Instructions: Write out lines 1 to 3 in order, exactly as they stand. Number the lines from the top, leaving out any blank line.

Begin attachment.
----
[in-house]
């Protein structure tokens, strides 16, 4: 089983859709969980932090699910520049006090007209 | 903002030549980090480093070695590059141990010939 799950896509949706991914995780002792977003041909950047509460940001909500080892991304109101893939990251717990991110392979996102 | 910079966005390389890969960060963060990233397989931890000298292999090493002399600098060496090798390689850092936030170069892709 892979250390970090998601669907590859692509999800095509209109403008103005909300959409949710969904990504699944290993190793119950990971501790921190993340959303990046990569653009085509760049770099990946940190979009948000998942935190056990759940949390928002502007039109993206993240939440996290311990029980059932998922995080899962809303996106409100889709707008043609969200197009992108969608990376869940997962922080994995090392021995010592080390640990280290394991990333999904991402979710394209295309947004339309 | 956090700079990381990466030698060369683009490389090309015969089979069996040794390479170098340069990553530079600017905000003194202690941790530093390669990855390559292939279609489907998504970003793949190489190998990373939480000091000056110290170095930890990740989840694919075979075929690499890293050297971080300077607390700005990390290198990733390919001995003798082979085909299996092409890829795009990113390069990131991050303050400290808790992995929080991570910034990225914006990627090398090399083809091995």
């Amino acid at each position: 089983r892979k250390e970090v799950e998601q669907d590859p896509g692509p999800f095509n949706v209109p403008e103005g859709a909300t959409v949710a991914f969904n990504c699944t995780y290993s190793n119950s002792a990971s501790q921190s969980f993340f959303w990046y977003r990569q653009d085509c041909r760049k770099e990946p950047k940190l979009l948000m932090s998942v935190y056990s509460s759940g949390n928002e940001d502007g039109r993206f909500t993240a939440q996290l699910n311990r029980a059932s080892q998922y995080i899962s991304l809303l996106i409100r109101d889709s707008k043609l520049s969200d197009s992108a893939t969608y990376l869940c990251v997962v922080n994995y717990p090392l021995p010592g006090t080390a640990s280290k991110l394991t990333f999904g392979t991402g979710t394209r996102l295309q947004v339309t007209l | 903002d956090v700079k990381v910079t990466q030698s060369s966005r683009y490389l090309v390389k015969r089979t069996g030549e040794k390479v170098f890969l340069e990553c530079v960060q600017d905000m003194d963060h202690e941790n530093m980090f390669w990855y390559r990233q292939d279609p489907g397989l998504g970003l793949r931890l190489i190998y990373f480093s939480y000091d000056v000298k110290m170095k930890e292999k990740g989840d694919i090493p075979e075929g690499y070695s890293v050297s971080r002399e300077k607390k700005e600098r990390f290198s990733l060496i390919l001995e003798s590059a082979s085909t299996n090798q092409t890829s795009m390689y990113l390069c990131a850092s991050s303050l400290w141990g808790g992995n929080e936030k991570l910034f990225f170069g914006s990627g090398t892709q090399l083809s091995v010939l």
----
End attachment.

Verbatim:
[in-house]
């Protein structure tokens, strides 16, 4: 089983859709969980932090699910520049006090007209 | 903002030549980090480093070695590059141990010939 799950896509949706991914995780002792977003041909950047509460940001909500080892991304109101893939990251717990991110392979996102 | 910079966005390389890969960060963060990233397989931890000298292999090493002399600098060496090798390689850092936030170069892709 892979250390970090998601669907590859692509999800095509209109403008103005909300959409949710969904990504699944290993190793119950990971501790921190993340959303990046990569653009085509760049770099990946940190979009948000998942935190056990759940949390928002502007039109993206993240939440996290311990029980059932998922995080899962809303996106409100889709707008043609969200197009992108969608990376869940997962922080994995090392021995010592080390640990280290394991990333999904991402979710394209295309947004339309 | 956090700079990381990466030698060369683009490389090309015969089979069996040794390479170098340069990553530079600017905000003194202690941790530093390669990855390559292939279609489907998504970003793949190489190998990373939480000091000056110290170095930890990740989840694919075979075929690499890293050297971080300077607390700005990390290198990733390919001995003798082979085909299996092409890829795009990113390069990131991050303050400290808790992995929080991570910034990225914006990627090398090399083809091995």
């Amino acid at each position: 089983r892979k250390e970090v799950e998601q669907d590859p896509g692509p999800f095509n949706v209109p403008e103005g859709a909300t959409v949710a991914f969904n990504c699944t995780y290993s190793n119950s002792a990971s501790q921190s969980f993340f959303w990046y977003r990569q653009d085509c041909r760049k770099e990946p950047k940190l979009l948000m932090s998942v935190y056990s509460s759940g949390n928002e940001d502007g039109r993206f909500t993240a939440q996290l699910n311990r029980a059932s080892q998922y995080i899962s991304l809303l996106i409100r109101d889709s707008k043609l520049s969200d197009s992108a893939t969608y990376l869940c990251v997962v922080n994995y717990p090392l021995p010592g006090t080390a640990s280290k991110l394991t990333f999904g392979t991402g979710t394209r996102l295309q947004v339309t007209l | 903002d956090v700079k990381v910079t990466q030698s060369s966005r683009y490389l090309v390389k015969r089979t069996g030549e040794k390479v170098f890969l340069e990553c530079v960060q600017d905000m003194d963060h202690e941790n530093m980090f390669w990855y390559r990233q292939d279609p489907g397989l998504g970003l793949r931890l190489i190998y990373f480093s939480y000091d000056v000298k110290m170095k930890e292999k990740g989840d694919i090493p075979e075929g690499y070695s890293v050297s971080r002399e300077k607390k700005e600098r990390f290198s990733l060496i390919l001995e003798s590059a082979s085909t299996n090798q092409t890829s795009m390689y990113l390069c990131a850092s991050s303050l400290w141990g808790g992995n929080e936030k991570l910034f990225f170069g914006s990627g090398t892709q090399l083809s091995v010939l």